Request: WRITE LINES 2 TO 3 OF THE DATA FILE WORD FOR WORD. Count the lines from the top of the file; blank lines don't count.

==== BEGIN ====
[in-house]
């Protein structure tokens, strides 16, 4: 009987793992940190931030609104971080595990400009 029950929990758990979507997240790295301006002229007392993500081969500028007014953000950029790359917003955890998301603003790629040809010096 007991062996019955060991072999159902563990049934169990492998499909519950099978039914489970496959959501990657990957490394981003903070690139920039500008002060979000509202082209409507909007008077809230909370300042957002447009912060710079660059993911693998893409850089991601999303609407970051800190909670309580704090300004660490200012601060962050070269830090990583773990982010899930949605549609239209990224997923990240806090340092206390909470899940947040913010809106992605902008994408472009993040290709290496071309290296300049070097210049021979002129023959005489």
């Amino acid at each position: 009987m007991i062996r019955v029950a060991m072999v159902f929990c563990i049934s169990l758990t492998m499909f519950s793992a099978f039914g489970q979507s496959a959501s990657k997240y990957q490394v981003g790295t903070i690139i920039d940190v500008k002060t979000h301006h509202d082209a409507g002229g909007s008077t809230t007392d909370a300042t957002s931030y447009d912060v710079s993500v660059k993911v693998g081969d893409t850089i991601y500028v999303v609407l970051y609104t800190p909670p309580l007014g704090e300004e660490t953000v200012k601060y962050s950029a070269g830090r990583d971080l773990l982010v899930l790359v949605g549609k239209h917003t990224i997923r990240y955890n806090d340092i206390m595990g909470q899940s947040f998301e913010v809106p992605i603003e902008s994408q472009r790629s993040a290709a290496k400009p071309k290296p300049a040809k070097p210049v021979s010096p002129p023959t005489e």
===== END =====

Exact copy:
């Protein structure tokens, strides 16, 4: 009987793992940190931030609104971080595990400009 029950929990758990979507997240790295301006002229007392993500081969500028007014953000950029790359917003955890998301603003790629040809010096 007991062996019955060991072999159902563990049934169990492998499909519950099978039914489970496959959501990657990957490394981003903070690139920039500008002060979000509202082209409507909007008077809230909370300042957002447009912060710079660059993911693998893409850089991601999303609407970051800190909670309580704090300004660490200012601060962050070269830090990583773990982010899930949605549609239209990224997923990240806090340092206390909470899940947040913010809106992605902008994408472009993040290709290496071309290296300049070097210049021979002129023959005489």
């Amino acid at each position: 009987m007991i062996r019955v029950a060991m072999v159902f929990c563990i049934s169990l758990t492998m499909f519950s793992a099978f039914g489970q979507s496959a959501s990657k997240y990957q490394v981003g790295t903070i690139i920039d940190v500008k002060t979000h301006h509202d082209a409507g002229g909007s008077t809230t007392d909370a300042t957002s931030y447009d912060v710079s993500v660059k993911v693998g081969d893409t850089i991601y500028v999303v609407l970051y609104t800190p909670p309580l007014g704090e300004e660490t953000v200012k601060y962050s950029a070269g830090r990583d971080l773990l982010v899930l790359v949605g549609k239209h917003t990224i997923r990240y955890n806090d340092i206390m595990g909470q899940s947040f998301e913010v809106p992605i603003e902008s994408q472009r790629s993040a290709a290496k400009p071309k290296p300049a040809k070097p210049v021979s010096p002129p023959t005489e």